Technical Notes on Muzzleloading Propellants, Part One

There is a lot of confusion about muzzleloading propellants, as if loading from the muzzle dramatically changes what a propellant is or how it behaves: it doesn't.

Blackpowder is a fairly recent term, as historically, for centuries, it was just “gunpowder” or powder. Black powder is not a chemical compound, but a mixture.

The first “blackpowder substitutes” were what we like to call “smokeless powder.” Pyrodex, Triple Se7en, Blackhorn 209, etc., are all smokeless powders as classified by the DOT. Only Pyrodex is close to a blackpowder performance substitute, but even Pyrodex is more energetic.

Triple Se7en (essentially model rocket fuel) and Blackhorn 209 are both more energetic, producing more gas and more pressure compared to organic blackpowder and Pyrodex. More gas and more pressure is a very good thing, for that is naturally where muzzle velocity comes from.

Both Triple Se7en and Blackhorn 209 are VERY bulky, low efficiency propellants compared to what we like to call smokeless powder. That makes them both relatively low output, high recoil, and high residue.
In Discriminating Hodgdon Pyrodex(®) and Triple Seven(®) using gas chromatography-mass spectrometry,© 2010 American Academy of Forensic Sciences, you'll find that “Pyrodex(®) and Triple Seven(®) are black powder substitutes that often find use as fillers in improvised explosive devices, such as pipe bombs. These propellants have essentially the same overall appearance and oxidizers, but different fuels. For example, Pyrodex(®) contains sulfur, sodium benzoate, and dicyandiamide (DCDA), whereas Triple Seven(®) lacks sulfur but also contains 3-nitrobenzoic acid.”

The extremely high bulk of Triple Se7en and Blackhorn 209 is what allows them to be marketed as “blackpowder substitutes for modern inline rifles,” as they can be measured by blackpowder volumetric powder measures, even though neither are blackpowder chemically, on the basis of ignition, or on the basis of gas generation and resultant performance.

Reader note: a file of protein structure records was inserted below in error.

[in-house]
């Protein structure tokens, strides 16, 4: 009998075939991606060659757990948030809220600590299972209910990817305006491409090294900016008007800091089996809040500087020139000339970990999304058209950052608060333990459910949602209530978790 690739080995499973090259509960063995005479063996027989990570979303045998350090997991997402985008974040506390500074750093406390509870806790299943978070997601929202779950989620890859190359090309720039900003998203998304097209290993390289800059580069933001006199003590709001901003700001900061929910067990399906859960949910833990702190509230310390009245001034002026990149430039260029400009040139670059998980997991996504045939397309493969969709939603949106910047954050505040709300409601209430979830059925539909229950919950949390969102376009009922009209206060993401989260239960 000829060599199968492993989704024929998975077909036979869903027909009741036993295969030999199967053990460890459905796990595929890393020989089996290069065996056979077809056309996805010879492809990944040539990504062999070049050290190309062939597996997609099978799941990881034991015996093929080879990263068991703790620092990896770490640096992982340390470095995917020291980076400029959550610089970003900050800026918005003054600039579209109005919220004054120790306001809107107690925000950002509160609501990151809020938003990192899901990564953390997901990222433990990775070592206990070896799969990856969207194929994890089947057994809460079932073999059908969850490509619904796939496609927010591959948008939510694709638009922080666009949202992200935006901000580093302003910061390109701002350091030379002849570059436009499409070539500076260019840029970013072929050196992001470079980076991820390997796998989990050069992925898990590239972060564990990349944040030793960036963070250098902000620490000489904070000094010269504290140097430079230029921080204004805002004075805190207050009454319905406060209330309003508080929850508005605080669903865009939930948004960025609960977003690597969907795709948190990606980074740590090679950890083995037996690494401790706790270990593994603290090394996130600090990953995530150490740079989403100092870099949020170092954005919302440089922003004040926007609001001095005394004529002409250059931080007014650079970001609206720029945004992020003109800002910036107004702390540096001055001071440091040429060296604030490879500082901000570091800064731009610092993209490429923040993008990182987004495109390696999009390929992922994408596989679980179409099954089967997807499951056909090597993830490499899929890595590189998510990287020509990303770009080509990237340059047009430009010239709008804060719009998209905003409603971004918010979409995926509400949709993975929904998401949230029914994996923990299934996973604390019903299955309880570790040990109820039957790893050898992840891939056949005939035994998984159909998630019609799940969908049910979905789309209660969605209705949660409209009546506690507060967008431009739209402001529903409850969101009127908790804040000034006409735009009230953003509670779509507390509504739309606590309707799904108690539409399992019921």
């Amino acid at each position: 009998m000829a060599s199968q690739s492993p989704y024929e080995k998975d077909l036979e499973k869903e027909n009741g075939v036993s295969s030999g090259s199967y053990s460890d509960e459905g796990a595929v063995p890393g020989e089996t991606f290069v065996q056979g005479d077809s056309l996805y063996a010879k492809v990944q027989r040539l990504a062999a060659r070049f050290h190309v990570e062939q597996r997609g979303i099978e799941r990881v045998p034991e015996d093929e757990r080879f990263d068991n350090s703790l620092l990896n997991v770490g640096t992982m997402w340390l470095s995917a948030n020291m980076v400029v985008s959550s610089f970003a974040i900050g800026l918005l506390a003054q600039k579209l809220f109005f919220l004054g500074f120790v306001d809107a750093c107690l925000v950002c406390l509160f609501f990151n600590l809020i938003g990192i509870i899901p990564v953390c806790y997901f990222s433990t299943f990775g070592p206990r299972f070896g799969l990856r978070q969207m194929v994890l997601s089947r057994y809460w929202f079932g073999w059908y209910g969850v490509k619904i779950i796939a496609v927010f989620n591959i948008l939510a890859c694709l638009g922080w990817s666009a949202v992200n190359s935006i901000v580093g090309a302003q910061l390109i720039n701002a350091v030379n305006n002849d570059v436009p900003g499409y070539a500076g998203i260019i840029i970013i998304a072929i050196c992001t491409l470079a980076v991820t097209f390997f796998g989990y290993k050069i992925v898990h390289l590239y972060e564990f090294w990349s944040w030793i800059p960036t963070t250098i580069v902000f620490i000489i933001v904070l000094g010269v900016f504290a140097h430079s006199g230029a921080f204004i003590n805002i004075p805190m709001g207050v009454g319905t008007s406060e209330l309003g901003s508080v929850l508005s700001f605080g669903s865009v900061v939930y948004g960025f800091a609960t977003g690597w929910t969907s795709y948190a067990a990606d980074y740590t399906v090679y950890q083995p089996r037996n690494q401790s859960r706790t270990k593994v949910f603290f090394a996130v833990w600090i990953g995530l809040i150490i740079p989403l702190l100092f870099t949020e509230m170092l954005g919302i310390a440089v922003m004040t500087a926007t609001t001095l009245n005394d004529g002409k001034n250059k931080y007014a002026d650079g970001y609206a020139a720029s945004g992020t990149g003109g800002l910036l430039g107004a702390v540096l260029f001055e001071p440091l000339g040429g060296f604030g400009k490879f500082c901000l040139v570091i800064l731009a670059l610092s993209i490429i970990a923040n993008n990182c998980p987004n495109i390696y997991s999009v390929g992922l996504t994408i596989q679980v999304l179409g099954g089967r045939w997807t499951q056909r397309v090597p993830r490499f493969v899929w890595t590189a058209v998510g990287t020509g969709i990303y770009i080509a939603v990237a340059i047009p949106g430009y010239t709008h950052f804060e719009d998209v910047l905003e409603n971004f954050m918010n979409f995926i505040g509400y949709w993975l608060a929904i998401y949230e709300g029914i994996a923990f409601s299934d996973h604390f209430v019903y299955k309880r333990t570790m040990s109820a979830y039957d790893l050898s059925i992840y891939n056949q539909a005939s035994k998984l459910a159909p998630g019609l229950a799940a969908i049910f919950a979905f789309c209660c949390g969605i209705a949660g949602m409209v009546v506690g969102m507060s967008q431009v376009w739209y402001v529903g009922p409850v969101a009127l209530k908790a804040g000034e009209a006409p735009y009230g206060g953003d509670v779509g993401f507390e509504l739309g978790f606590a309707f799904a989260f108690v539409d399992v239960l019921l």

Pellets naturally are no powder at all, that much is self-explanatory. The black igniter pad of a Pyrodex pellet is organic blackpowder. Larger sizes of Estes model rocket motors use ammonium perchlorate composite propellant, or other composite fuels that contain ammonium nitrate.

Blackhorn 209 manufacturer's published load recomendations stop at 120 grains by volume for modern inlines and 250 - 300 grain projectiles. However, 150 grains by volume (108.1 grains actual weight as tested) yields an average velocity of 2262 fps with a 300 grain Barnes MZ-Expander. Yes, 150 grains of Blackhorn gives you better velocities than 200 grains of Pyrodex pellets.

Above, an extremely heavy, high-recoil Blackhorn load (not a recommended load!) at 100 yards, and below, the same load targeted at 300 yards.

For example, 44 grains by weight of Accurate 5744, a double-based propellant, yields 2000 fps pushing a 300 grain saboted bullet out of a Savage 10ML-II. 60 grains by weight of N120 (a single-based propellant) nets 2300 fps or so, with a 300 grain saboted bullet out of a Savage 10ML-II. You can indeed get that with Blackhorn 209. It takes a whopping 108.1 grains by weight to do it (2262 fps avg.), though, as shown in the graphic above. All that extra propellant mass means more recoil, as free recoil is partly derived from the propellant weight, sabot weight, and bullet weight as part of the equation. There is a little shortcut you can use to approximate velocity with Blackhorn 209: with a .50 caliber barrel, using a 300 grain sabot, one grain by weight of Blackhorn 209 is about 15 feet per second muzzle velocity. If you refer to the standard published loads from Western Powders, below, you'll see this is a very good approximation. There is a 28 grain weight difference between 80 grains volumetric and 120 grain volumetric loads. 28 x 15 fps= 420 fps.

If you want to convert volumetric grains of Blackhorn 209 to grains by weight, multiply by 0.70. Going the other way, from grains by actual weight to volumetric blackpowder measure grains, multiply by 1.4285714285714285714285714285714.


Very little is truly absolute in muzzleloading, for lab conditions are not our shooting conditions, and there are variations from rifle to rifle. Nor are all saboted bullets equal, even if they have same published grain weight. The published average velocities above show 2039 fps for a 300 grain Hornady SST Low Drag Sabot, yet 2092 fps for a 300 grain Barnes MZ-Expander.



Copyright 2014 by Randy Wakeman. All Rights Reserved.

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